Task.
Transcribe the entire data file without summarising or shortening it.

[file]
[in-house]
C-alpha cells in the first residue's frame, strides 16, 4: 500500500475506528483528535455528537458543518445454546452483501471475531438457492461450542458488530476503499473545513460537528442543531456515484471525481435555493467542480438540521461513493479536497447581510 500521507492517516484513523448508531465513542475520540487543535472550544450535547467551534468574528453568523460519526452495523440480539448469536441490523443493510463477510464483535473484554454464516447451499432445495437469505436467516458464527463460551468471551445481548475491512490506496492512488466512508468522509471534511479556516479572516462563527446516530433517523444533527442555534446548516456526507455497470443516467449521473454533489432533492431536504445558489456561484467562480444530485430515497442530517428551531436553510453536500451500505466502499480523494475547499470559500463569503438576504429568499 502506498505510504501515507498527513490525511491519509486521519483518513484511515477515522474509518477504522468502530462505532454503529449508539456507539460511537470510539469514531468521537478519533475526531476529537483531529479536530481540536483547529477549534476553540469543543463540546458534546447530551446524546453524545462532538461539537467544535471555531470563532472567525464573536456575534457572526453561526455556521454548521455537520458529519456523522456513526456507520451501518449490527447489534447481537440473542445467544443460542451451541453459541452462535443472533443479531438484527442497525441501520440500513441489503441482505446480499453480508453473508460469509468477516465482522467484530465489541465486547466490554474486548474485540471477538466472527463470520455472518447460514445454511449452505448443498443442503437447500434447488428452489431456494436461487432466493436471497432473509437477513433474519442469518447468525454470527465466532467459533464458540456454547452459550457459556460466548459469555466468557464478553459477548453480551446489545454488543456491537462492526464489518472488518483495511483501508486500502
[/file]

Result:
[in-house]
C-alpha cells in the first residue's frame, strides 16, 4: 500500500475506528483528535455528537458543518445454546452483501471475531438457492461450542458488530476503499473545513460537528442543531456515484471525481435555493467542480438540521461513493479536497447581510 500521507492517516484513523448508531465513542475520540487543535472550544450535547467551534468574528453568523460519526452495523440480539448469536441490523443493510463477510464483535473484554454464516447451499432445495437469505436467516458464527463460551468471551445481548475491512490506496492512488466512508468522509471534511479556516479572516462563527446516530433517523444533527442555534446548516456526507455497470443516467449521473454533489432533492431536504445558489456561484467562480444530485430515497442530517428551531436553510453536500451500505466502499480523494475547499470559500463569503438576504429568499 502506498505510504501515507498527513490525511491519509486521519483518513484511515477515522474509518477504522468502530462505532454503529449508539456507539460511537470510539469514531468521537478519533475526531476529537483531529479536530481540536483547529477549534476553540469543543463540546458534546447530551446524546453524545462532538461539537467544535471555531470563532472567525464573536456575534457572526453561526455556521454548521455537520458529519456523522456513526456507520451501518449490527447489534447481537440473542445467544443460542451451541453459541452462535443472533443479531438484527442497525441501520440500513441489503441482505446480499453480508453473508460469509468477516465482522467484530465489541465486547466490554474486548474485540471477538466472527463470520455472518447460514445454511449452505448443498443442503437447500434447488428452489431456494436461487432466493436471497432473509437477513433474519442469518447468525454470527465466532467459533464458540456454547452459550457459556460466548459469555466468557464478553459477548453480551446489545454488543456491537462492526464489518472488518483495511483501508486500502